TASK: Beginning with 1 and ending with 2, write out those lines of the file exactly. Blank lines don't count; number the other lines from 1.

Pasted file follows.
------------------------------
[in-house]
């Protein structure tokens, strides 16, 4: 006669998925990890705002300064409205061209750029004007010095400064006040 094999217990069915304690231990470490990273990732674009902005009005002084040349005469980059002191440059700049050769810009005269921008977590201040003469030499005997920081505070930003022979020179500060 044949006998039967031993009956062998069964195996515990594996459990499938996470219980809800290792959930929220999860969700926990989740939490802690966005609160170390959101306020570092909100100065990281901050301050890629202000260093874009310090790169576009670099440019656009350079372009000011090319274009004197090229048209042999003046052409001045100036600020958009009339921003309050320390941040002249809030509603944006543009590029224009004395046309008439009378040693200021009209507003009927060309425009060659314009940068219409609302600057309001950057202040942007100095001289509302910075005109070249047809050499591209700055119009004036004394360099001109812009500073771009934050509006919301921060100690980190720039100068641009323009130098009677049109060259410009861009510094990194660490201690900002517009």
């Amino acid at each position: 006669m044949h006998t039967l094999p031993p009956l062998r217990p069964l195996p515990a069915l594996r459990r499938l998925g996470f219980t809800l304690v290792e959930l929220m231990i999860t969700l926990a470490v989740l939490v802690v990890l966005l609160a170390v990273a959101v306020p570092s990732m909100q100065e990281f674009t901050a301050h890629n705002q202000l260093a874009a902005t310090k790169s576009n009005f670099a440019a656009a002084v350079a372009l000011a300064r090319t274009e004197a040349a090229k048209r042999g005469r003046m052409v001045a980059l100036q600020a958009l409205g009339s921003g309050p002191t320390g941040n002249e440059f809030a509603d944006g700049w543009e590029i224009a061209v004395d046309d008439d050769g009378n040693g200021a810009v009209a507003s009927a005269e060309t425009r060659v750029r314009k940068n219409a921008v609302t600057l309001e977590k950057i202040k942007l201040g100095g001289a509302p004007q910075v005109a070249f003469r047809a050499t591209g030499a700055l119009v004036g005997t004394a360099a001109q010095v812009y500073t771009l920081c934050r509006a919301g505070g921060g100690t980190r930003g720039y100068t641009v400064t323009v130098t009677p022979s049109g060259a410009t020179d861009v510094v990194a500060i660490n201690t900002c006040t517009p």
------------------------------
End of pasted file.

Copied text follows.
[in-house]
């Protein structure tokens, strides 16, 4: 006669998925990890705002300064409205061209750029004007010095400064006040 094999217990069915304690231990470490990273990732674009902005009005002084040349005469980059002191440059700049050769810009005269921008977590201040003469030499005997920081505070930003022979020179500060 044949006998039967031993009956062998069964195996515990594996459990499938996470219980809800290792959930929220999860969700926990989740939490802690966005609160170390959101306020570092909100100065990281901050301050890629202000260093874009310090790169576009670099440019656009350079372009000011090319274009004197090229048209042999003046052409001045100036600020958009009339921003309050320390941040002249809030509603944006543009590029224009004395046309008439009378040693200021009209507003009927060309425009060659314009940068219409609302600057309001950057202040942007100095001289509302910075005109070249047809050499591209700055119009004036004394360099001109812009500073771009934050509006919301921060100690980190720039100068641009323009130098009677049109060259410009861009510094990194660490201690900002517009």